So what usually happens is this: You hear about a new diet. Someone you know tried it and saw amazing results. You decide to give it a shot. The first week is great, but then you start plateau-ing, realize it’s not maintainable with your actual life, and eventually fall off the wagon. You then hear about another diet and the cycle starts all over again. That’s yo-yo dieting.

The big problem with yo-yo dieting is that it messes with your metabolism, which is so counterproductive for weight loss. Your metabolism determines how efficiently you use energy, i.e. calories, for different body functions. In nutrition like in dating, nobody likes a player. When you yo-yo diet, it’s like you’re being a player with own your metabolism. You ghost for a little bit, come back, then don’t text for a few days... It’s like you’re telling your body, “maybe I’ll give you enough food, maybe I won’t!”. So your body responds by slowing down its metabolic rate, i.e. burning fewer calories, which can lead to fat storage. What your body and metabolism need is consistency, and that’s what sets you up for successful long term weight loss. Bottom line: what will help you lose the weight for good is a diet that you can actually maintain long-term.”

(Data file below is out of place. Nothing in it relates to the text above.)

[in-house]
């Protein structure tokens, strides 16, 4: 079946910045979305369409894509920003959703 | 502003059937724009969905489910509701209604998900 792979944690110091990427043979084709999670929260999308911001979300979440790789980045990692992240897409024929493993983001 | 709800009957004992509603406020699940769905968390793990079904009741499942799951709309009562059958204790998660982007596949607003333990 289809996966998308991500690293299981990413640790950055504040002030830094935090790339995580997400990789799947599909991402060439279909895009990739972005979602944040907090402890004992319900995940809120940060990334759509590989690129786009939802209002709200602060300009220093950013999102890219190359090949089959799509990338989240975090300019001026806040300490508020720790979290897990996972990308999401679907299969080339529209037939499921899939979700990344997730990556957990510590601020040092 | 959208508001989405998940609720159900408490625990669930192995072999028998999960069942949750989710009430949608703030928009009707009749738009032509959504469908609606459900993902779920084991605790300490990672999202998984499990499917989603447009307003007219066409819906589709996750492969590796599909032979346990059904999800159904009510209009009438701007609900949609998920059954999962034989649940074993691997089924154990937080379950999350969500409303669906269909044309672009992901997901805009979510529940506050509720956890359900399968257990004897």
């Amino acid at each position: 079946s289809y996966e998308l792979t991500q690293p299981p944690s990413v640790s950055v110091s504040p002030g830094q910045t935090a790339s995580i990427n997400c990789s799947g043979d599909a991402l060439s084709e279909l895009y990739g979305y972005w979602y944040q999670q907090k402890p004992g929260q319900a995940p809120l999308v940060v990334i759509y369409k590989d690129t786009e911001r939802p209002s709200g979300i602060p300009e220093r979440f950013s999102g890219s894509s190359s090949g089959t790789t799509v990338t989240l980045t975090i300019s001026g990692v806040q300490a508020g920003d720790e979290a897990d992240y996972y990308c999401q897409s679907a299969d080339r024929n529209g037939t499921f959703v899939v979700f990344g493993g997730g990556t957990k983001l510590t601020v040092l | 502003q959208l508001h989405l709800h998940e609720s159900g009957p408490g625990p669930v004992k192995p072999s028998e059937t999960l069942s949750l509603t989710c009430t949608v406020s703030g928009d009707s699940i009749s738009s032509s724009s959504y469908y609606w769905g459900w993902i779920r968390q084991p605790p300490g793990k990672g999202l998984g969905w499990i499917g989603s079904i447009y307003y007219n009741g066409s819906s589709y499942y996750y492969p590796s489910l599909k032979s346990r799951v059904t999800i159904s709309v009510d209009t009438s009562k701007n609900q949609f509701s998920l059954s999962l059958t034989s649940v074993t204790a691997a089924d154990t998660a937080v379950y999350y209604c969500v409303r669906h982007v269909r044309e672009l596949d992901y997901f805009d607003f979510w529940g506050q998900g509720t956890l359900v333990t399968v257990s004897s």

@tessbeggembedded via

So how can a person find a type of diet that will help them lose the weight for good?

S: Finding a diet that works for you and your body is a little bit like looking for the perfect relationship: what works for your BFF is not necessarily your ‘type’ of diet and you have to date for a while and get to know yourself before finding the right fit. Going back to metabolism and weight loss, the right diet for you is the diet that is not only healthy but makes you feel happy and is ‘The One’ that you can see yourself following long term.